After starting a requlatory action
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- How do I add a stage to an existing regulatory action?
- Executive branch review
- What if changes with "substantial impact" have been made between the proposed and final stage
How do I add a stage to an existing regulatory action?
Note: Before you file a new stage on the Town Hall, your previous stage must have completed executive branch review (unless it is exempt), and been submitted to the Registrar for publication (via the Town Hall).
Step 1: You can add a stage to an existing regulatory action by clicking on the "My Current Actions" link under agency functions on the blue menu bar to the left of the screen. This will take you to the Current Actions page listing all of your agency’s actions currently underway.
Step 2: Click on the "Action" link of the action for which you wish to add a stage. This will take you to the Action Information page.
Step 3: Click on the Stages tab. Use the "drop-down" box to select the stage you wish to enter. Depending on which stage you choose, you will be taken to the screen for entering the data needed for submitting that stage.
Executive branch review
Office of the Attorney General (OAG)
The OAG must prepare a letter of assurance (stating that the promulgating entity has statutory authority) for the following stages: proposed, fast-track and emergency. The OAG has no legally imposed time frame within which to complete its review.
Department of Planning and Budget (DPB)
A policy analysis is completed at every stage of non-exempt regulatory actions. Policy analyses are required pursuant to Executive Order 17 (2014). Once a regulatory package is submitted to DPB on the Town Hall, DPB has 14 days to complete its analysis for emergency and NOIRA stages, 45 days for a proposed stage, 30 days for a fast-track stage, and 14 days for a final stage.
An economic impact analysis (EIA) is completed at the proposed stage of non-exempt regulatory actions, as well for fast-track regulations. EIAs are required pursuant to § 2.2 4007.04 of the Code of Virginia. Once a proposed stage regulatory package is submitted to DPB on the Town Hall, DPB has 45 days to complete an economic impact analysis. Once a fast-track stage regulatory package is submitted to DPB on the Town Hall, DPB has 30 days to complete an economic impact analysis.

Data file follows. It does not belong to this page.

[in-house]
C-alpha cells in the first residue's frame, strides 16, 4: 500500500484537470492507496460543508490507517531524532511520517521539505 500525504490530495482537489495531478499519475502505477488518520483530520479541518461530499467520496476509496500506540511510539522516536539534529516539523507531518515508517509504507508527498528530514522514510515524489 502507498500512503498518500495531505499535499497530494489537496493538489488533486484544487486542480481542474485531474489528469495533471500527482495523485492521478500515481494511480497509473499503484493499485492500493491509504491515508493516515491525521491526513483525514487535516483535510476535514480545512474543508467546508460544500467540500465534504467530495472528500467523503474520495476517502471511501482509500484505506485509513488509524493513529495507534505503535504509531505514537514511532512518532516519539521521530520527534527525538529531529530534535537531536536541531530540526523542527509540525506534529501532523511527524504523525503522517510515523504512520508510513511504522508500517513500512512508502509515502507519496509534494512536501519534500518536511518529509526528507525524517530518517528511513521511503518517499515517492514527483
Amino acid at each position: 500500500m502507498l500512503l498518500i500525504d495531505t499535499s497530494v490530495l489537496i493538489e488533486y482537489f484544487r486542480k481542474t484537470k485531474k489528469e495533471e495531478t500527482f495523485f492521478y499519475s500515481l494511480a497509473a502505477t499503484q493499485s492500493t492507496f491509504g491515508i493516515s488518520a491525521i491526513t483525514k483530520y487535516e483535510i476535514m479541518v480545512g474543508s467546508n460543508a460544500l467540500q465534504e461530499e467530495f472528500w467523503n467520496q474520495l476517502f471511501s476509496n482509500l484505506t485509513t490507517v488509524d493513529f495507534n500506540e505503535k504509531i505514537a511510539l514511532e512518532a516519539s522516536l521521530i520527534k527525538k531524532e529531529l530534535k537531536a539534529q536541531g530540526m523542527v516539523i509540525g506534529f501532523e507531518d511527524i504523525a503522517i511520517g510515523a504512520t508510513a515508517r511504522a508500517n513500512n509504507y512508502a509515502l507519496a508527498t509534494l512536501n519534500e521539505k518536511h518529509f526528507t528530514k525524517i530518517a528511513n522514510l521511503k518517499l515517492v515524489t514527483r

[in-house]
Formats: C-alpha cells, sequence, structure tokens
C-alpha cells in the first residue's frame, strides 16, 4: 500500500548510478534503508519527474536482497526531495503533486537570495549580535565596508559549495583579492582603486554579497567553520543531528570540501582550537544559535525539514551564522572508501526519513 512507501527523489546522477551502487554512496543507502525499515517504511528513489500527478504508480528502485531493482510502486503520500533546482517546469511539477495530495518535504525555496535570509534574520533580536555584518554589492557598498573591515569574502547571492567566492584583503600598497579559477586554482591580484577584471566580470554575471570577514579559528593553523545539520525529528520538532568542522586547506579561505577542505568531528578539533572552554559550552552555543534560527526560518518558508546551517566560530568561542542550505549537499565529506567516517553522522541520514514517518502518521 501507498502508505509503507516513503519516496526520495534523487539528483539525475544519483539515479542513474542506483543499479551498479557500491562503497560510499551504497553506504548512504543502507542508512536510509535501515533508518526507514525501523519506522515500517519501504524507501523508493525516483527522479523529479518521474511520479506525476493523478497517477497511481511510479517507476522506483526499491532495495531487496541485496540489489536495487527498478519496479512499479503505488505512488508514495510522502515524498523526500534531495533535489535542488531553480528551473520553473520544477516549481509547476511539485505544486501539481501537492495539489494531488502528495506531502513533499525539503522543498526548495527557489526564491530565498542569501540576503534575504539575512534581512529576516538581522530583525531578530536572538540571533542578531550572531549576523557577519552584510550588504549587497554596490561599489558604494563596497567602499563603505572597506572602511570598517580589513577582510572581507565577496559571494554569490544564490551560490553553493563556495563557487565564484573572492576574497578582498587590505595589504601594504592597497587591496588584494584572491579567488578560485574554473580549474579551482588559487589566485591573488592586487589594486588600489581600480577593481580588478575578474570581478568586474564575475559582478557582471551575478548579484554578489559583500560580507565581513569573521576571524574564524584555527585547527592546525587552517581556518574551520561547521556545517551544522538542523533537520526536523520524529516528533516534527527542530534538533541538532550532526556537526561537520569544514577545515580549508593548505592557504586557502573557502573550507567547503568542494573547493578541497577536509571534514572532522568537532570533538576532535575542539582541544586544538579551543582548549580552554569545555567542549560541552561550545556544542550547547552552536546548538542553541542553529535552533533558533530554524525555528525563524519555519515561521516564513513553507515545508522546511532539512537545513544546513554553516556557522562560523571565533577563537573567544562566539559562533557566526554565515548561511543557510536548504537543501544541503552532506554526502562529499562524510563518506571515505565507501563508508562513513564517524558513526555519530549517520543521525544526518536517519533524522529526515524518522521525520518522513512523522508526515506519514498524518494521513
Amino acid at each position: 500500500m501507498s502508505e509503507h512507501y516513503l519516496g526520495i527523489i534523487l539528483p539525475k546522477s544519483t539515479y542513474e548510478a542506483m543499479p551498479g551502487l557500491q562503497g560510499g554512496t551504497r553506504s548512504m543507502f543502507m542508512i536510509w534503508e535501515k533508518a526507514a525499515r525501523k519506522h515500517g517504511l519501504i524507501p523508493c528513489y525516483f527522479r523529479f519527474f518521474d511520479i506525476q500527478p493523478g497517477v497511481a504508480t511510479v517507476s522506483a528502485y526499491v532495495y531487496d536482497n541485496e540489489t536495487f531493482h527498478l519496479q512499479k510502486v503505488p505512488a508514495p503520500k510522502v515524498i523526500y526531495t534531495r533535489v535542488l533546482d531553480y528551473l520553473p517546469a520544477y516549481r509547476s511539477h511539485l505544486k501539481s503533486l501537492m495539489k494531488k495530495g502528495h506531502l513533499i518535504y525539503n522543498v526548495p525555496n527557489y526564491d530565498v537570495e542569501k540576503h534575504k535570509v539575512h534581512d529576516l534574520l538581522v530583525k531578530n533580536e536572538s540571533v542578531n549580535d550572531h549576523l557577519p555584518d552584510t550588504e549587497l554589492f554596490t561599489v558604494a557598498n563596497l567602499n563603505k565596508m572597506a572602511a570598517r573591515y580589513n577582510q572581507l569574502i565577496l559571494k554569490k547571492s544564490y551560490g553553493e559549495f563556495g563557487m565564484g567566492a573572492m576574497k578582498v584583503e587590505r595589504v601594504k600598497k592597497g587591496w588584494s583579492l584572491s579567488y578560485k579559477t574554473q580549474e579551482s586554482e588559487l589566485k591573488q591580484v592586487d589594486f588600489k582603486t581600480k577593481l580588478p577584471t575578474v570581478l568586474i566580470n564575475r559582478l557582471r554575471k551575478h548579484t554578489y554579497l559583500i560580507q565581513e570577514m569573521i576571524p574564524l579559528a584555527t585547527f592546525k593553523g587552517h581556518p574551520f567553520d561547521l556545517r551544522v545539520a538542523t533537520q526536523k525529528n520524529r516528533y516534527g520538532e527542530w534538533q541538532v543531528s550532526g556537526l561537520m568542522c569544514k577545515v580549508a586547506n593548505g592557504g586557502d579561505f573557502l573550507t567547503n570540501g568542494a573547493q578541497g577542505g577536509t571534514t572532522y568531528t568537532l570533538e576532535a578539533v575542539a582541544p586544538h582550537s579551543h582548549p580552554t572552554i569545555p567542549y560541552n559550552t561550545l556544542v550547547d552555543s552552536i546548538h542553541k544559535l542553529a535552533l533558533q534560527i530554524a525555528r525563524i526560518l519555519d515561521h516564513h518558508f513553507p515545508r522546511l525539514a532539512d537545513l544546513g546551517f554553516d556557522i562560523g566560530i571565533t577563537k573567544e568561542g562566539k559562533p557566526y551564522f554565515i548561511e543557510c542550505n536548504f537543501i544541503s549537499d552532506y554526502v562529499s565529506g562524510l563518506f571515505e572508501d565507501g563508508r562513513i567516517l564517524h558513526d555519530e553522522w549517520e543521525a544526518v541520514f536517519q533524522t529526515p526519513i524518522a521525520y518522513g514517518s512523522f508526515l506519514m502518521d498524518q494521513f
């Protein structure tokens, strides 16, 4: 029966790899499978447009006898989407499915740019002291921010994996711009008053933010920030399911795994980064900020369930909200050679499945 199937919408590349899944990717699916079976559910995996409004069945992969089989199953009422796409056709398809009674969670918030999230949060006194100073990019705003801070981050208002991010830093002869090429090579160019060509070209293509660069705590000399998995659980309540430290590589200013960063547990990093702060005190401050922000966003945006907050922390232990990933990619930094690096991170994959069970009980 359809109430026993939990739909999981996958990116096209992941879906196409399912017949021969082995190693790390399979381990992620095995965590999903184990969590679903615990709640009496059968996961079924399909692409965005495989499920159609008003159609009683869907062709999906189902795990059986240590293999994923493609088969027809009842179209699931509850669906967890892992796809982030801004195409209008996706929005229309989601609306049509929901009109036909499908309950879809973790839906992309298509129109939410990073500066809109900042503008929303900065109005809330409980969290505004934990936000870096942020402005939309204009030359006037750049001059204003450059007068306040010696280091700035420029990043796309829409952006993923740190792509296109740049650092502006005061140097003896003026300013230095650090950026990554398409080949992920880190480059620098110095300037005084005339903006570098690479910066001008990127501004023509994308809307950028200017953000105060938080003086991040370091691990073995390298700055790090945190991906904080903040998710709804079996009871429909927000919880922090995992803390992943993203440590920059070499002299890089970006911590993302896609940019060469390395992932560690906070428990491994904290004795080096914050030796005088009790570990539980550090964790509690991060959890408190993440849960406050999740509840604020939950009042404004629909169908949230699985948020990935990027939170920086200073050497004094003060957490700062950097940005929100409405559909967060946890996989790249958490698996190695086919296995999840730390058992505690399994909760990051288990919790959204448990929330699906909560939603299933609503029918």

It is DPB’s practice to make an agency aware of, and try to resolve during a stage, any issues that DPB has identified regarding a regulation. Sometimes it is not possible to resolve these problems within the period allotted to DPB to complete its review, e.g., the agency agrees a change is appropriate but needs time to revise the proposed text of the regulation and/or the proposed text may not be changed without formal approval by the board. In these cases, it is common for an agency to retract the stage or action from the Town Hall in order to fix any problems, and then to resubmit the stage or action at a later date.
For non-exempt regulatory stages, a Cabinet Secretary shall review and forward a recommendation to the Governor within seven days for a NOIRA, 14 days for a proposed regulation package, and seven days for a final regulation package.
The Governor’s office has no legally imposed time frame within which to complete its review of non-exempt regulatory stages.
What if changes with "substantial impact" have been made between the proposed and final stages
If one or more changes with substantial impact are made to a proposed regulation from the time that it is published as a proposed regulation to the time it is published as a final regulation, any person may petition the agency within 30 days from the publication of the final regulation to request an opportunity for oral and written submittals on the changes to the regulation. If the agency receives requests from at least 25 persons for an opportunity to submit oral and written comments on the changes to the regulation, the agency shall (i) suspend the regulatory process for 30 days to solicit additional public comment and (ii) file notice of the additional 30-day public comment period with the Registrar of Regulations, unless the agency determines that the changes made are minor or inconsequential in their impact. The comment period, if any, shall begin on the date of publication of the notice in the Register. Agency denial of petitions for a comment period on changes to the regulation shall be subject to judicial review.